For years I laboriously trudged my way through books that did not interest me in the slightest all because I thought I had to finish a book once I’d started it.
This is a lie.
It’s okay to DNF (did not finish) a book. Here’s why.
Why It’s Okay to DNF a Book
Reason 1: Books are personal.
You will not connect with every book, because books are about personal journeys. The characters inside the stories are living through things you may have lived through, you may anticipate living through, or connect with in some way.
This will not be true for every book you read, and that’s okay.
The point is to find books you do connect with.
Reason 2: There are too many books to slog through one with which you don’t connect.
There are so many books out there. I’m seeing several sources, including Bowker, that report a 40% increase in self-published titles in 2018 with over 1.6 million published.
That’s a lot of books. Why would you spend time on a book with which you didn’t connect?
Reason 3: Books are about personal growth.
Books are about personal growth in some format. Perhaps you’re reading nonfiction, and it’s literal personal growth. You might pick up a funny romance for escape. In that case, you’re taking a step back from stress and taking care of yourself. Maybe you learn something you didn’t know in a new mystery thriller you read.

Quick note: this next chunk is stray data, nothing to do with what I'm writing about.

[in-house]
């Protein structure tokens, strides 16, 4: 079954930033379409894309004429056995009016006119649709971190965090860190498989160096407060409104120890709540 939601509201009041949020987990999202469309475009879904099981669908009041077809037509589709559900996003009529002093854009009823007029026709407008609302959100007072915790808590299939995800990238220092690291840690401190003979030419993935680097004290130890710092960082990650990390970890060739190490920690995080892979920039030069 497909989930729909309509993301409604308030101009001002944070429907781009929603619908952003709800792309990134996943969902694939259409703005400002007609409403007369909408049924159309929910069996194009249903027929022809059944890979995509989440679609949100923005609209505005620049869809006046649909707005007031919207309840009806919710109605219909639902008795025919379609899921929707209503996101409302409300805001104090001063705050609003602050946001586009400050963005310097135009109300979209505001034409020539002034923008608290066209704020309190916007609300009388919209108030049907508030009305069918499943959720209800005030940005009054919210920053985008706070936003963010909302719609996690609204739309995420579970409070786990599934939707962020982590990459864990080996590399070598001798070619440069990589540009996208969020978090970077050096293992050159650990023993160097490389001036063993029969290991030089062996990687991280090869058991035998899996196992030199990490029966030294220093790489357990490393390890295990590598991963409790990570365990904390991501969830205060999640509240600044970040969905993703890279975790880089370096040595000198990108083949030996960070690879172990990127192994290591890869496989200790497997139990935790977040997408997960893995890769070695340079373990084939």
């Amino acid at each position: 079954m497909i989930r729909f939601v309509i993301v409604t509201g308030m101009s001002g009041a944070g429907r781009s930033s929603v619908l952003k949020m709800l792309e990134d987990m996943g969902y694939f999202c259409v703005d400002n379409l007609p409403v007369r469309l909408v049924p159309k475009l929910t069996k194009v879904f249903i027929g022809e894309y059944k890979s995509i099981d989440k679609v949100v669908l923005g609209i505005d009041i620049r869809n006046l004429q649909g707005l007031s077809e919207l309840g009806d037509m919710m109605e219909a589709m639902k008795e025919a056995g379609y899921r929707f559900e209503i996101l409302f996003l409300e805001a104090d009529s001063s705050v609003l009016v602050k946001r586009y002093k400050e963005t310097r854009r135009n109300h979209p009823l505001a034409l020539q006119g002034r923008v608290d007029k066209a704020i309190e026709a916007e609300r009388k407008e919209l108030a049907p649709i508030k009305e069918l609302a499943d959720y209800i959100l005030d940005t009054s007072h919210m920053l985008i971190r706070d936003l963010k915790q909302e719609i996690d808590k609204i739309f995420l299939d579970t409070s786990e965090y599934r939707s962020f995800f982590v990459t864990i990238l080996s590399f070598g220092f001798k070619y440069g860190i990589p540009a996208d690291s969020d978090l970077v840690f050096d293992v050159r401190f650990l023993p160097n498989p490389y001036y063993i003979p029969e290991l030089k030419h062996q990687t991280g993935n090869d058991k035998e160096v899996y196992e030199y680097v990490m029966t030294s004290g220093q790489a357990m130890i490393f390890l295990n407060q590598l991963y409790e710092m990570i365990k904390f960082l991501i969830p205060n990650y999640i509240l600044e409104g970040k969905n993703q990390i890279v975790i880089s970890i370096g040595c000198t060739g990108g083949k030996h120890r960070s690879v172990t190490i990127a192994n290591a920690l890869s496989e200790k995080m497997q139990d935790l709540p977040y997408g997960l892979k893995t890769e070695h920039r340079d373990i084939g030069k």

Why waste your time on a book that is not adding to your personal growth?
Remember: your personal growth will be different than others’ growth. Books are not one size fits all.
Why I Will DNF a Book
I do not take the DNF of a book lightly. It’s actually something that pains me greatly.
I’m using The Nightingale by Kristin Hannah as an example.
Fellow readers, I’ve tried for YEARS to read this book. Twice in print, twice on audio. I CANNOT GET INTO THIS BOOK.
Here’s the plot twist: I plan to try every one of Ms. Hannah’s books regardless of my lack of connection to The Nightingale. Why? Because books are not one size fits all.
I think the reason I’m not connecting with this WWII historical fiction novel is for that very reason. I am so tired of WWII novels.
Let’s Board the Truth Train
Let’s get on the truth train here, readers: I have not read a book in MONTHS.
As you can tell from this blog, I read a lot. Due to the current state of the world, I find the thought of picking up a book makes me want to puke. That’s the God’s honest truth. You will see a lot of posts like this on the blog for now until I find myself able to read again.
So if at this time I cannot read at all, why wouldn’t it make sense that I can’t read another WWII historical fiction novel because I’ve just read so many of them?
Reading is a Fickle Thing
Reading is emotional. Writers actually work to tug at all of your emotions all at once, because that’s when readers enjoy the story the most. Somewhere in that rainbow of emotions you’ll begin to connect with the story, and that’s where the writer has you.
I’m a writer. I write historical romance. I just started working on the third book I’ll write this year, and I find all of my anxious energy is best depleted in crafting stories right now rather than reading them.
However, the point here is this: I’ve written nearly fifteen novels, and my mother still says she wishes I had written children’s books.
Not every book is going to be to your liking, and as an author, I’m totally okay with that. I don’t expect everyone to say, hey, I really love historical romance about dashing dukes and headstrong ladies. I’m glad we all have different reading tastes because that just fuels the creation of more wonderful stories.
Final Thoughts on To DNF a Book
Give yourself permission to DNF a book. Books are personal. Find the one that speaks to your story.